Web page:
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In the case of mixed-signal, analog, and mostly analog boards, special attention must go to careful thermal analysis. The PCB designer performing the thermal analysis must best to deploy certain design steps and techniques to maximize heat dissipation through component and board levels.
By Zulki Khan, NexLogic Technologies Inc.
Thermal management determines and implements methods to transfer the heat PCB components generate away those devices to other sides of the board or eventually into the ambient. Historically, the well-proven heat sink has been the stalwart for board heat dissipation. Today, thanks to new technologies, it continues to dissipate even greater heat more efficiently.
However, with the complexity of today's boards, the PCB layout engineer must think well beyond implementing state-of-the-art heat sinks. For example, take a board with considerable analog circuitry. The PCB designer must first focus on special board requirements, conduct a thermal analysis, then design the board considerating factors that will increase heat dissipation.
Let's take a board design with analog circuitry intended for a DC-to-DC conversion application. Included are a power amplifier, high-performance LEDs, and analog ICs that demand considerably more power. Analog signals carry heavy loads of current, as well as high voltages. When this current passes through physical conductors, it creates considerable heat. Increasing integration of analog functions on a system-on-a-chip (SoC), for example, continues to escalate the need for thermal dissipation.
Figure 1. PCB ground pour is a means of spreading heat to the atmosphere.
LEDs pose yet another heat dissipation challenge. LEDs in automobile, industrial, commercial, medical, and other applications continue to grow dramatically. LEDs by their very nature create considerable heat. Special thermal management must be applied to properly dissipate this heat. Here, the experienced PCB designer places special emphasis on a "thermally challenged board." This means the board has a number of areas where heat is being generated and needs to be dissipated.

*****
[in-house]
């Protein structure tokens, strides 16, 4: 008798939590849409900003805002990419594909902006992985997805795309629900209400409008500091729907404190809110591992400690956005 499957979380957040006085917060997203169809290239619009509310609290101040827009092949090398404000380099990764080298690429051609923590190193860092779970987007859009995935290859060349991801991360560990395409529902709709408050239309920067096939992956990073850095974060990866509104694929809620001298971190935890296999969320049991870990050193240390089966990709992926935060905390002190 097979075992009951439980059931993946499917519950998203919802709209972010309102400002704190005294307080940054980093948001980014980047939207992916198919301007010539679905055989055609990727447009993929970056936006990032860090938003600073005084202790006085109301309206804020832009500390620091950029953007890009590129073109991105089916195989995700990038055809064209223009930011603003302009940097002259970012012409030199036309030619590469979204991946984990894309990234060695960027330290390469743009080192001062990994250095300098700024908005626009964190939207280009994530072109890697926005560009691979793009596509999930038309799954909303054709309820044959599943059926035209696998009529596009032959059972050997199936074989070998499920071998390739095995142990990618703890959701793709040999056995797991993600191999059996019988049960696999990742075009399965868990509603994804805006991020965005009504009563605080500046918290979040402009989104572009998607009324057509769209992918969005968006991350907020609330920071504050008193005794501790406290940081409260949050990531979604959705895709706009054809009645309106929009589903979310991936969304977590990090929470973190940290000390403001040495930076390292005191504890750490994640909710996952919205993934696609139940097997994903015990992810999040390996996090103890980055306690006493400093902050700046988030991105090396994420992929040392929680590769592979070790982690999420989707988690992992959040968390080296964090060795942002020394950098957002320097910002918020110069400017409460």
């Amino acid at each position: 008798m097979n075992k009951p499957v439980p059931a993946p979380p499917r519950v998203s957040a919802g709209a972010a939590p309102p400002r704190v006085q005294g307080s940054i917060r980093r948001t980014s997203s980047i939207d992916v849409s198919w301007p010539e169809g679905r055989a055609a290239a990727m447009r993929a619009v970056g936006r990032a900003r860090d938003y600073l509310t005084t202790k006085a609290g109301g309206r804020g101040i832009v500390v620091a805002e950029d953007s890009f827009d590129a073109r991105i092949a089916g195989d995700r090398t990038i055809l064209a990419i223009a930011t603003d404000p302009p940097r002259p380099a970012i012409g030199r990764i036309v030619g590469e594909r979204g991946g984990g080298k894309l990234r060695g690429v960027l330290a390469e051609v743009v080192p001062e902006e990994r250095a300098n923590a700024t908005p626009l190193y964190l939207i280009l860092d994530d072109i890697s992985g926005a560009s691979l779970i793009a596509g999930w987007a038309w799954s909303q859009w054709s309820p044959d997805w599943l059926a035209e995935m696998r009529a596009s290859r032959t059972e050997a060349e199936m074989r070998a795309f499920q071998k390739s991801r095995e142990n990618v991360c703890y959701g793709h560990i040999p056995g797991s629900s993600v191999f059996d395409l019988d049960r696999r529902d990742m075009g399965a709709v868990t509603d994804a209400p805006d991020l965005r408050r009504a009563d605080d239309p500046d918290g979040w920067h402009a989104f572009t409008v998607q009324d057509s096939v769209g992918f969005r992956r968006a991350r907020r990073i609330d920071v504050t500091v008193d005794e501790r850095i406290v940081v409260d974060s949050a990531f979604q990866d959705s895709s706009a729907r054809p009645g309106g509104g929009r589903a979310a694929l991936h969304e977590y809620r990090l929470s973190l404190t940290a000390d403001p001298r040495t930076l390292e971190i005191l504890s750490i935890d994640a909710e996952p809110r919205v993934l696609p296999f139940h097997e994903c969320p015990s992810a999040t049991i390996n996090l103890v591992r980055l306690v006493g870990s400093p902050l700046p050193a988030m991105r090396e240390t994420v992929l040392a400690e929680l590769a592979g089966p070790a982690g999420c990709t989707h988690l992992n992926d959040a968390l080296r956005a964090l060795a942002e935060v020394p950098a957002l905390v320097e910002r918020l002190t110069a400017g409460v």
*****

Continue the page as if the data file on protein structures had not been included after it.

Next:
The PCB designer focuses on the component and board levels to dissipate heat. For the past several years, component manufacturers have significantly contributed in this regard by producing thermally friendly packages. They're taking a page from PCB fabrication structures to build up packaging laminates to increase thermal performance superiority.
For example, a BGA may have 2, 4, or 6 laminate layers. These multi-layer laminates contain internal ground planes connected to thermal vias under the silicon die. In effect, component manufacturers are helping to dissipate the heat before it goes further into a board.
A TO72 package is another good example of how packaging can increase heat dissipation. An alloy used as a heat sink dissipates the heat directly off the component body. However, in most cases, even with these packaging advances, thermal management continues to be challenging to the contract manufacturer (CM) or EMS provider, especially when it comes to analog components.
Beyond component heat dissipation techniques, the traditional heat sink attached to a thermal-intensive component is the best-known method for dissipating heat. Heat sinks are continually improving with different materials and alloys.
When the PCB designer plans component placement during the layout phase, he needs to review the amount of power that is being generated by these components and then perform the critical thermal analysis and develop a strategy for implementing it.
Thermal analysis involves defining areas of the board where extreme heat is being created. A straightforward rule is not to physically localize heat-generating components in one PCB location, but to spread them out evenly on the board, if possible. An experienced CM or OEM PCB layout engineer ensures that digital and analog components are properly separated.
The designer takes one further step to ensure all analog components are not placed right next to each other. Otherwise, the amount of heat those clustered analog circuits generate will create individual problems, and have a ripple effect throughout a system, especially when used in rugged environments. Therefore, heat being generated in an analog segment must be dissipated to minimize or at least effectively spread it out.